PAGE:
c. Shopping-style preferences of shopper. If a shopper has a proven history of responding to certain types of offers or shopping in a particular way (for example, mainly price comparison shopping) that would also affect where Paggao assigns ROI.

After backing in sales margin expense, Paggao puts thresholds on "what I'm willing to live with to acquire a customer" and then helps portion out future media investments accordingly. He notes, "I'm willing to pay more to acquire a customer versus just an order. You have to separate out lifetime value."

Objective #2. Pay-per-click SKU analysis to raise profits

Pay per click advertising can get out of control easily when you have thousands of SKUs to place on shopping sites such as DealTime. Paggao says, "I needed to understand the behaviors of SKUs by click source. For example I isolate what SKUs people were clicking into from DealTime, and slam them against the database internally to identify what SKUs are actually being converted and what ones are not."

"Then I do SKU suppressions, and on my next data upload I won't send those SKUs up."

Objective #3. Email response analysis

Next Paggao and the team started running segmentation analysis against the email names on the Company's database. Aside from the obvious data (open rates, conversions to sales, lifetime value) they have also begun tracking metrics by ISP, product category, and manufacturer (for example how well campaigns featuring Sony products do compared to HP product campaigns).



RESULTS

PC Mall achieved record third quarter sales this year up 34% from third quarter in 2001, and up 12% from second quarter 2002. Profits were also up.

As Paggao puts it, "We are badass here!"

However, he is careful to note this is not so much due to technology as it is to having the right team in place to analyze and use the data it produces. "A lot of companies have built it, but they don't know what to do with it."

"It took a while for it to get looked at correctly. You can look at data left, right, upside down. You need someone experienced in looking at data. In September we hired a VP Database Marketing versed in this and he's taking us to the next level."

Notes:

- After analyzing print catalogs' contribution, PC Mall has made "absolutely no cutbacks" in the amount printed and mailed. "We've been able to mail more efficiently based on data, but we aren't mailing less," remarks Paggao.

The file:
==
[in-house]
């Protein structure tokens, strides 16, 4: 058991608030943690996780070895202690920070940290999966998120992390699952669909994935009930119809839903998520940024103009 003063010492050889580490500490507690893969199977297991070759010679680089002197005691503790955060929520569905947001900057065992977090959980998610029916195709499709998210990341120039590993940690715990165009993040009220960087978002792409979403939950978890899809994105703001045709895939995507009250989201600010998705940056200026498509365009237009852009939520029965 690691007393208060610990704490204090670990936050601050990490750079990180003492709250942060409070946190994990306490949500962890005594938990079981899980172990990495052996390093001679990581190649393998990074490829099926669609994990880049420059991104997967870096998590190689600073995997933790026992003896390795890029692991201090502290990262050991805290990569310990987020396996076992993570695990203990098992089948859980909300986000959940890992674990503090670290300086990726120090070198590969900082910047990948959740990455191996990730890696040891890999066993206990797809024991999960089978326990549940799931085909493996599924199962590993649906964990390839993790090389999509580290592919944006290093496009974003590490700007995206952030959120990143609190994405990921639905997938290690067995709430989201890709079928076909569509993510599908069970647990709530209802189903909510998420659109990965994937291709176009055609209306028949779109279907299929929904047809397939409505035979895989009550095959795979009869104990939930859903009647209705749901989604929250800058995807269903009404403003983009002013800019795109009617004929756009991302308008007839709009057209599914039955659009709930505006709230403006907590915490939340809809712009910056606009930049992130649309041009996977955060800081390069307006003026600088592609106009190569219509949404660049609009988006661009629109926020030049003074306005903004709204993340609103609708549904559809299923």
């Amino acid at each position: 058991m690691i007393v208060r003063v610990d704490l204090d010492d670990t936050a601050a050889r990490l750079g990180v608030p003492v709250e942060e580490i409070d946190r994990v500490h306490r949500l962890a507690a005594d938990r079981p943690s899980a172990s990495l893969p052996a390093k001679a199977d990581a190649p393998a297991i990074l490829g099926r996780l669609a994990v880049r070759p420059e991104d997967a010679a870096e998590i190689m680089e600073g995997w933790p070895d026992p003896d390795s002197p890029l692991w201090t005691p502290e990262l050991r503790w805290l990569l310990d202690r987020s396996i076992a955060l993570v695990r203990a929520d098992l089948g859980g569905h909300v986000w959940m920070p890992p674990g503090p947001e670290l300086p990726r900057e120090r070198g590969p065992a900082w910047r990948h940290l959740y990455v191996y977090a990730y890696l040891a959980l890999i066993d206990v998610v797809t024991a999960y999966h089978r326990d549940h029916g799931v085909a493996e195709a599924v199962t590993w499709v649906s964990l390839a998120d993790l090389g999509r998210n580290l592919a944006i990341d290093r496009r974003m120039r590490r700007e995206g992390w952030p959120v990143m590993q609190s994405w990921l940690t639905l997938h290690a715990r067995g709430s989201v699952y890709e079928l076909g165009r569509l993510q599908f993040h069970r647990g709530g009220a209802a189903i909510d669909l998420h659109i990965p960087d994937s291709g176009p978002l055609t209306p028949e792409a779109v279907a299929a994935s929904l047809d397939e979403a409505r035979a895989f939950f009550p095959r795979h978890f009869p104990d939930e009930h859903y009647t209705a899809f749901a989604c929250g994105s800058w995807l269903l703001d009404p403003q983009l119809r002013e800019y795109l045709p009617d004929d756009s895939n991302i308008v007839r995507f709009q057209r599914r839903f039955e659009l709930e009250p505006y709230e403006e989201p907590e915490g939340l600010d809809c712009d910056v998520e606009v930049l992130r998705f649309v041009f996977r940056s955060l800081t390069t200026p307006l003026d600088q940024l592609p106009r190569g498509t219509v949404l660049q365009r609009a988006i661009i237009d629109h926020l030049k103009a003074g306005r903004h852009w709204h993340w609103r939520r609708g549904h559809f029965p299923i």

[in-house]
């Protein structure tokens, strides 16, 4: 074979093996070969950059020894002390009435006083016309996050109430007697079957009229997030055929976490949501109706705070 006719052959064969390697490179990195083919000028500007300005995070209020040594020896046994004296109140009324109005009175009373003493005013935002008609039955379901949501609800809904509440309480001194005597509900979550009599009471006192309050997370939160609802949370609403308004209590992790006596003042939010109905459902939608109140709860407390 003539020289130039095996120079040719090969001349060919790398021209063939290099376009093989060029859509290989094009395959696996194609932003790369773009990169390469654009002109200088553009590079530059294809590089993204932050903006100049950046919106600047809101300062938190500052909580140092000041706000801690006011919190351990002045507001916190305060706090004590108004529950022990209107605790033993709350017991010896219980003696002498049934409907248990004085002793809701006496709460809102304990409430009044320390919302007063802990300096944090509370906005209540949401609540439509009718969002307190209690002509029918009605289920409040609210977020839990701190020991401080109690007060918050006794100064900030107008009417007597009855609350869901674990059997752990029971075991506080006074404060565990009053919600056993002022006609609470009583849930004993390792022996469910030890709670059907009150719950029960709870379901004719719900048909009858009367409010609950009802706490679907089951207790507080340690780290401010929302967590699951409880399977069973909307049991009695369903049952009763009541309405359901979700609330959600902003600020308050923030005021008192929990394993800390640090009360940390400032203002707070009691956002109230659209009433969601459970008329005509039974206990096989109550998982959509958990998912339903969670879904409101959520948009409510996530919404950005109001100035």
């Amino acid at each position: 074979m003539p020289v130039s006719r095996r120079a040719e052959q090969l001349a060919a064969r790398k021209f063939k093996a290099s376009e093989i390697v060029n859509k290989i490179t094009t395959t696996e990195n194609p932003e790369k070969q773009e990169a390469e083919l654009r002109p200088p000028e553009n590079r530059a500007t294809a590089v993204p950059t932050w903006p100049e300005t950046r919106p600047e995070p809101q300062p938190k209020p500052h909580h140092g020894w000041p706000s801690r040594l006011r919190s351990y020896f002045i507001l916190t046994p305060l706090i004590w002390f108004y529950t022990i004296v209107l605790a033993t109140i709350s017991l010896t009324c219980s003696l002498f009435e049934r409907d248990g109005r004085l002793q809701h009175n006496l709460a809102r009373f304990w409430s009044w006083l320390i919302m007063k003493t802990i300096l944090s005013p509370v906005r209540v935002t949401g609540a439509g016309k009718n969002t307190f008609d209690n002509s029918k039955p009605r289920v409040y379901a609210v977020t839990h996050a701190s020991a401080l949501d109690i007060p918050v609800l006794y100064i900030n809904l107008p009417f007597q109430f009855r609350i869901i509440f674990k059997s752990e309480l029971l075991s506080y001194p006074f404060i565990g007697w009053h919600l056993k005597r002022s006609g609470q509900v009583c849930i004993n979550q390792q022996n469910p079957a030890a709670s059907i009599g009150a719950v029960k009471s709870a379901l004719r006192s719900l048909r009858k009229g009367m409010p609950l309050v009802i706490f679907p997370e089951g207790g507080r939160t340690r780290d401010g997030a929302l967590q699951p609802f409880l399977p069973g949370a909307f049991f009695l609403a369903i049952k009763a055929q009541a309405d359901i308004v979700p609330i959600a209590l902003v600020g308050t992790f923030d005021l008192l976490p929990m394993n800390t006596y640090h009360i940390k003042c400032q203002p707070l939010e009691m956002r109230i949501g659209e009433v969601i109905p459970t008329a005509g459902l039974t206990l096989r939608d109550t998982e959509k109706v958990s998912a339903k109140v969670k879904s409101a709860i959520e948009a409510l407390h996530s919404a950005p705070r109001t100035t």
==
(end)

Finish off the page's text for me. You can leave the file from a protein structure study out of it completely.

In fact he notes that catalogs are back in as media-de-jour now that shoppers are so saturated with email and the USPS is holding on rate hikes for a while. "It's so much easier to click delete on an email than to toss a catalog at home."

- Paggao is thrilled with the results of pay-per-click SKU transaction reports. He says, "By understanding how people click in those SKUs, how they convert, and the ROI-level by SKU, that has saved us thousands of dollars."

"For example, you could spend $6000 with DealTime and make $100,000 on it without knowing what SKUs worked best and which didn't. If you have data sets integrated to identify the ROI in reality, you could have gotten that $100,000 for $3,000. Other merchants may be happy with what they are getting, but I wouldn't be."

- For PC Mall's lists, the response gap between HTML and text-only campaigns still exists with HTML as the winner. However that gap is narrower than in years past. "HTML is a little better," notes Paggao, not a whole lot.

Also, Paggao has noticed some differences between ISP responses (for example customers with Hotmail accounts vs. customers withAOL accounts) as well as responses to various manufacturer offers, but wants to build up more data before reporting on them.

http://www.pcmall.com

http://www.ecost.com
(a PC Mall-owned site)
http://www.macmall.com
(ditto)
http://www.dealtime.com
See Also: